<img src=”http://girliemac.github.io/presentation-slides/html5-mobile-approach/images/column-tablet.png” style=”height:360px;display:inline-block””><img src=”http://girliemac.github.io/presentation-slides/html5-mobile-approach/images/column-desktop.png” style=”height:360px;display:inline-block””>

The actual demo code of the screenshot can be found on my CodePen at http://cdpn.io/LGBgb.

Let’s start from a small screen (Mobile-first, yo!). When the width of the browser windows is pretty small, the page layouts with no multi-column (actually, only 1 column). When the window is wider than 200 x 2 + margin + column-gap (1em but browser dependent) pixels, the content text is displayed in two column, when 200 x 3… and so on and so forth.

The css used for the example is incredibly simple.

.col { 
    -webkit-columns: 200px; 
    -moz-columns: 200px; 
    columns: 200px; 
    /* column-count: auto */
}

Flexbox Example

Actually, CSS 3 Flexible Box Layout Module was first introduced in 2009, however, its specifications have been modified over and over since then, and browser vendors have implemented each version. I was a UI developer at Palm back then, and used the flexbox for the core webOS 3 UI design and the framework. I even blogged about the now-outdated flexbox in 2011 for developer.palm.com. It was too early.

Anyway, fast-forward to 2013, Flexbox is now in candidate recommendation, and many browsers even dropped the vendor prefixes.

This demo (http://cdpn.io/CuvBc) uses the latest specs with combination with media-queries to achieve the different layouts. The #main components is displayed in column when the browser window is wide enough, otherwise shown in row.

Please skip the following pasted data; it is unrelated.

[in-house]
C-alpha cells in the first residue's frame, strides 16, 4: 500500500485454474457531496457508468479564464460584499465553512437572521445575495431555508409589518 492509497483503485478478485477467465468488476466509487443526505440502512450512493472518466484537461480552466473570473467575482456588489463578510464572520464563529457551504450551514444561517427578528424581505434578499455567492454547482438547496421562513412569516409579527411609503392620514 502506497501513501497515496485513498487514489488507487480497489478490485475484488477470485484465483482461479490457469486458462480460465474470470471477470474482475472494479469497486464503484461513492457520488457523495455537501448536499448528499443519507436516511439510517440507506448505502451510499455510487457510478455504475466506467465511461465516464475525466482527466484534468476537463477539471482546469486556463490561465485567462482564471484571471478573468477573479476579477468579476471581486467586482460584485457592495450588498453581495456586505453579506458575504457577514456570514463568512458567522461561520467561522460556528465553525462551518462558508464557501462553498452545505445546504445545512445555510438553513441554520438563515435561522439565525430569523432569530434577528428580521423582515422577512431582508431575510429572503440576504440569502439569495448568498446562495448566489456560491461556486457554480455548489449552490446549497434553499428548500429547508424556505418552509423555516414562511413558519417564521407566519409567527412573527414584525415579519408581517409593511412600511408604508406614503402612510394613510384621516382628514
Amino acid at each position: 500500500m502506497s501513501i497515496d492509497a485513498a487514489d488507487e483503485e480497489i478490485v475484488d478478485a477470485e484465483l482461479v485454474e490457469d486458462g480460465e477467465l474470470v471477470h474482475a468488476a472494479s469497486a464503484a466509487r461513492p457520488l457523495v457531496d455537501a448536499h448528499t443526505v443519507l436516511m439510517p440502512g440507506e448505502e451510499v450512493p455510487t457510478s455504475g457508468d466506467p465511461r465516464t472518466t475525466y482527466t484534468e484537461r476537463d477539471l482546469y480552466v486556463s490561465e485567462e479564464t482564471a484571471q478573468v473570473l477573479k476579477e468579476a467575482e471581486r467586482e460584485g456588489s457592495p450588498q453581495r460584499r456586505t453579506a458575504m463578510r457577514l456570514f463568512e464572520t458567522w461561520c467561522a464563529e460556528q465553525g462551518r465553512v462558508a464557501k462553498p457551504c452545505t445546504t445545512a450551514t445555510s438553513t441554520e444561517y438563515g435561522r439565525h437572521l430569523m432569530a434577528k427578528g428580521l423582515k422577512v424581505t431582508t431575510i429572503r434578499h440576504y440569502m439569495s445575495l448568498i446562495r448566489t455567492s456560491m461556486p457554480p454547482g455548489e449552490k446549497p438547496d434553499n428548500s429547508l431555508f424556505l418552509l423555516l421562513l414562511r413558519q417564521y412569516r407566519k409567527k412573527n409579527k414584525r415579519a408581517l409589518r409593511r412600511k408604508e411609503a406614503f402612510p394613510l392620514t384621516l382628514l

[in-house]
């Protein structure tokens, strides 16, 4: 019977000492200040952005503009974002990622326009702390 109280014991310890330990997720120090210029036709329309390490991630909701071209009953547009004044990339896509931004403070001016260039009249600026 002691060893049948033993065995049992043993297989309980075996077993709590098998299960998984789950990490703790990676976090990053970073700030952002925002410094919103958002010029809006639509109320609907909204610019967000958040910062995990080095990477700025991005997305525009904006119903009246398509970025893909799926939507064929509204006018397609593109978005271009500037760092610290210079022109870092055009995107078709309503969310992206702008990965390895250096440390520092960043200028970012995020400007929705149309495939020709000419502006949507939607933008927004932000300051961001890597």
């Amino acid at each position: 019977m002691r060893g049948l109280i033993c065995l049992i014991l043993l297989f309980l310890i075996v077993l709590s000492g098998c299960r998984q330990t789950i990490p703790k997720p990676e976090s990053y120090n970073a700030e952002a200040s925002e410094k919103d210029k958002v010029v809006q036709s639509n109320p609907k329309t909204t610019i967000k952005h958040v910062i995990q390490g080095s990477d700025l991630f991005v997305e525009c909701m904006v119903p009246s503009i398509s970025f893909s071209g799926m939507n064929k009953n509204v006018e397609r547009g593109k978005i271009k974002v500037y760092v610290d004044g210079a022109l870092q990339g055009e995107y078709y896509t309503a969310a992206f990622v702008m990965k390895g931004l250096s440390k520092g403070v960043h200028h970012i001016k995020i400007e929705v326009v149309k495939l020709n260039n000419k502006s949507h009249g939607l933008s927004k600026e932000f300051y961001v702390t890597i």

#main { 
    display: flex; 
    flex-flow: row;
} 
... 
@media all and (max-width: 640px) { 
    #main { 
        flex-flow: column; 
    }
}

Regions Example

With CSS Regions, you can define how the contents flow, just like magazine layout. CSS Regions Module Level 1 has published as a Working Draft, and it means that the specification is still in very early stage and need to be reviewed. Currently, this is only supported on Safari 6.1+ and iOS Safari 7, also the latest Chrome with the flag enabled. It is probably too early to use for your production in this moment, but I am pretty excited the possibility of more creative web designs. Adobe is leading in this spec and has some excellent demos on their page.

My demo on CodePen (http://cdpn.io/LbAFq) shows the simple magazine-like layout (mix and match with single, and multi-columns with a image) for desktop-sized browser. The complicated layout is definitely not suitable for small screens, so the simplified layout is used for small screens, using media-queries.